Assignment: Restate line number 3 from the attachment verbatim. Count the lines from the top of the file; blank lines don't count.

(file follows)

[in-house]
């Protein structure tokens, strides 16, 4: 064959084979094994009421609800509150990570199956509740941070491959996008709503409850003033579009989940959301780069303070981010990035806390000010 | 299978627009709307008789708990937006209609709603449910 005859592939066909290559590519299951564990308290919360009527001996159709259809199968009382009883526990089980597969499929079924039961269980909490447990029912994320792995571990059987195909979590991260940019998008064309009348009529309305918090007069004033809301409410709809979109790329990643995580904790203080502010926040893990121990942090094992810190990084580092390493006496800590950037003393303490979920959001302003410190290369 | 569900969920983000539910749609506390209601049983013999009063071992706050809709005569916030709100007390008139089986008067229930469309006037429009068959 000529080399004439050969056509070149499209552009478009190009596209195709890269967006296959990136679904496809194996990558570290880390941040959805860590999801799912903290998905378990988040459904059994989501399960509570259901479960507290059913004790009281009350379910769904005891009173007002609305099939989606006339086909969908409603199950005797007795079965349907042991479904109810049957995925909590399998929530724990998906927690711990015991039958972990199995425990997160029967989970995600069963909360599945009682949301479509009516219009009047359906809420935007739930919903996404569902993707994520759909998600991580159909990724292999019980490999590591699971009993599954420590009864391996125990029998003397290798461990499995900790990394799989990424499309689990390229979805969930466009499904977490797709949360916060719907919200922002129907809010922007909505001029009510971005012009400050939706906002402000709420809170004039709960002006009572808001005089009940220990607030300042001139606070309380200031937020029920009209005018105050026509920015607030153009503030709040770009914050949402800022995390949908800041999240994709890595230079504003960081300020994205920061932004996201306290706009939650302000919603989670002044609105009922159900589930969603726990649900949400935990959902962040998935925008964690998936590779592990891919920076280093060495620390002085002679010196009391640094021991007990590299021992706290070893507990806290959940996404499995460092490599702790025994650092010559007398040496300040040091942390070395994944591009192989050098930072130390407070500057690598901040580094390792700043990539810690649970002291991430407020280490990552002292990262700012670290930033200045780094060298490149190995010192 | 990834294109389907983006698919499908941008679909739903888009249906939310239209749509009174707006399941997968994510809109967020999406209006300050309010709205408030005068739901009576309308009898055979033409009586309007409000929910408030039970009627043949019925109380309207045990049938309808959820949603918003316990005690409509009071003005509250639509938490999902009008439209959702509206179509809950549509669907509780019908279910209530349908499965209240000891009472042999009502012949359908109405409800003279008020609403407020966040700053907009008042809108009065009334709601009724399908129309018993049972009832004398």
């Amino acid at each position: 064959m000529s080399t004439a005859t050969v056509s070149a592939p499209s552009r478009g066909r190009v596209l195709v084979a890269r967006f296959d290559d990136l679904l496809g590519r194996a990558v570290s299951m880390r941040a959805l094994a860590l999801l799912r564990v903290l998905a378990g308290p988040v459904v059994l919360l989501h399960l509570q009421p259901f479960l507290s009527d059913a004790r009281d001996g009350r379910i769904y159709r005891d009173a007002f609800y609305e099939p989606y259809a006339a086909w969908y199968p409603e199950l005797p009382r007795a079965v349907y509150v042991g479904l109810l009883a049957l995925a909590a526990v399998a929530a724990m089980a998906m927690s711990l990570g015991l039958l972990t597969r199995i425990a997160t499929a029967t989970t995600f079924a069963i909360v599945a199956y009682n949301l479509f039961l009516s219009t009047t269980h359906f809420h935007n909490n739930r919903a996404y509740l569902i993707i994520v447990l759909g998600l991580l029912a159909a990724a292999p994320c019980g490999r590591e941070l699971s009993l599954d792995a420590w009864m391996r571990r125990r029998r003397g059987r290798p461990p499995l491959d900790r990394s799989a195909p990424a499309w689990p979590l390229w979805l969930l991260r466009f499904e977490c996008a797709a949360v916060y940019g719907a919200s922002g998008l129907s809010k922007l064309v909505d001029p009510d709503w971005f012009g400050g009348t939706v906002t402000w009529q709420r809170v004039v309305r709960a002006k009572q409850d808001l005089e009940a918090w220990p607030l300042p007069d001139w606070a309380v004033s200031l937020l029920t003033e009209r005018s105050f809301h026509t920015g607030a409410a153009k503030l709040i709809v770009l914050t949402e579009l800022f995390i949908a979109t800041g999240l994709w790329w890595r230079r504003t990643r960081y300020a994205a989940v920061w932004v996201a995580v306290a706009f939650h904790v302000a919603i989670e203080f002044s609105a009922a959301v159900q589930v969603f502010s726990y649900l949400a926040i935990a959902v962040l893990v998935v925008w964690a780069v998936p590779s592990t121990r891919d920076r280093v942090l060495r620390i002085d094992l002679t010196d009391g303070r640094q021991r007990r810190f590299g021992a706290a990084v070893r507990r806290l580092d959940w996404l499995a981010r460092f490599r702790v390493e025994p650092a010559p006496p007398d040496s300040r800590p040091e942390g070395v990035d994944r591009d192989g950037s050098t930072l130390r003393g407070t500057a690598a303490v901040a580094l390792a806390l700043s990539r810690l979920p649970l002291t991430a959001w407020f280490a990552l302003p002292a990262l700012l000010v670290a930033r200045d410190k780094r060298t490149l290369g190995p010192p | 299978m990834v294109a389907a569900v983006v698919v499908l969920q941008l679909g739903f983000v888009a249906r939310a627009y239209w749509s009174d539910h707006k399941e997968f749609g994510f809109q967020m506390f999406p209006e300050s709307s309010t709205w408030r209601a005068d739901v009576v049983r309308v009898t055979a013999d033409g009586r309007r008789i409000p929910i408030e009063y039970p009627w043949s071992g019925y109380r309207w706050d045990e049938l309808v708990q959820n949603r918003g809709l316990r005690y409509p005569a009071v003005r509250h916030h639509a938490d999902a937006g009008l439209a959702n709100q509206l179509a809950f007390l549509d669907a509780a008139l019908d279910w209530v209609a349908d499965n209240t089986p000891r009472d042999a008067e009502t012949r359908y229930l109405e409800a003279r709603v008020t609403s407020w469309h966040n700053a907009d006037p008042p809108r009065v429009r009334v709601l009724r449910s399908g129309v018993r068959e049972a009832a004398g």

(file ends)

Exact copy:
């Amino acid at each position: 064959m000529s080399t004439a005859t050969v056509s070149a592939p499209s552009r478009g066909r190009v596209l195709v084979a890269r967006f296959d290559d990136l679904l496809g590519r194996a990558v570290s299951m880390r941040a959805l094994a860590l999801l799912r564990v903290l998905a378990g308290p988040v459904v059994l919360l989501h399960l509570q009421p259901f479960l507290s009527d059913a004790r009281d001996g009350r379910i769904y159709r005891d009173a007002f609800y609305e099939p989606y259809a006339a086909w969908y199968p409603e199950l005797p009382r007795a079965v349907y509150v042991g479904l109810l009883a049957l995925a909590a526990v399998a929530a724990m089980a998906m927690s711990l990570g015991l039958l972990t597969r199995i425990a997160t499929a029967t989970t995600f079924a069963i909360v599945a199956y009682n949301l479509f039961l009516s219009t009047t269980h359906f809420h935007n909490n739930r919903a996404y509740l569902i993707i994520v447990l759909g998600l991580l029912a159909a990724a292999p994320c019980g490999r590591e941070l699971s009993l599954d792995a420590w009864m391996r571990r125990r029998r003397g059987r290798p461990p499995l491959d900790r990394s799989a195909p990424a499309w689990p979590l390229w979805l969930l991260r466009f499904e977490c996008a797709a949360v916060y940019g719907a919200s922002g998008l129907s809010k922007l064309v909505d001029p009510d709503w971005f012009g400050g009348t939706v906002t402000w009529q709420r809170v004039v309305r709960a002006k009572q409850d808001l005089e009940a918090w220990p607030l300042p007069d001139w606070a309380v004033s200031l937020l029920t003033e009209r005018s105050f809301h026509t920015g607030a409410a153009k503030l709040i709809v770009l914050t949402e579009l800022f995390i949908a979109t800041g999240l994709w790329w890595r230079r504003t990643r960081y300020a994205a989940v920061w932004v996201a995580v306290a706009f939650h904790v302000a919603i989670e203080f002044s609105a009922a959301v159900q589930v969603f502010s726990y649900l949400a926040i935990a959902v962040l893990v998935v925008w964690a780069v998936p590779s592990t121990r891919d920076r280093v942090l060495r620390i002085d094992l002679t010196d009391g303070r640094q021991r007990r810190f590299g021992a706290a990084v070893r507990r806290l580092d959940w996404l499995a981010r460092f490599r702790v390493e025994p650092a010559p006496p007398d040496s300040r800590p040091e942390g070395v990035d994944r591009d192989g950037s050098t930072l130390r003393g407070t500057a690598a303490v901040a580094l390792a806390l700043s990539r810690l979920p649970l002291t991430a959001w407020f280490a990552l302003p002292a990262l700012l000010v670290a930033r200045d410190k780094r060298t490149l290369g190995p010192p | 299978m990834v294109a389907a569900v983006v698919v499908l969920q941008l679909g739903f983000v888009a249906r939310a627009y239209w749509s009174d539910h707006k399941e997968f749609g994510f809109q967020m506390f999406p209006e300050s709307s309010t709205w408030r209601a005068d739901v009576v049983r309308v009898t055979a013999d033409g009586r309007r008789i409000p929910i408030e009063y039970p009627w043949s071992g019925y109380r309207w706050d045990e049938l309808v708990q959820n949603r918003g809709l316990r005690y409509p005569a009071v003005r509250h916030h639509a938490d999902a937006g009008l439209a959702n709100q509206l179509a809950f007390l549509d669907a509780a008139l019908d279910w209530v209609a349908d499965n209240t089986p000891r009472d042999a008067e009502t012949r359908y229930l109405e409800a003279r709603v008020t609403s407020w469309h966040n700053a907009d006037p008042p809108r009065v429009r009334v709601l009724r449910s399908g129309v018993r068959e049972a009832a004398g």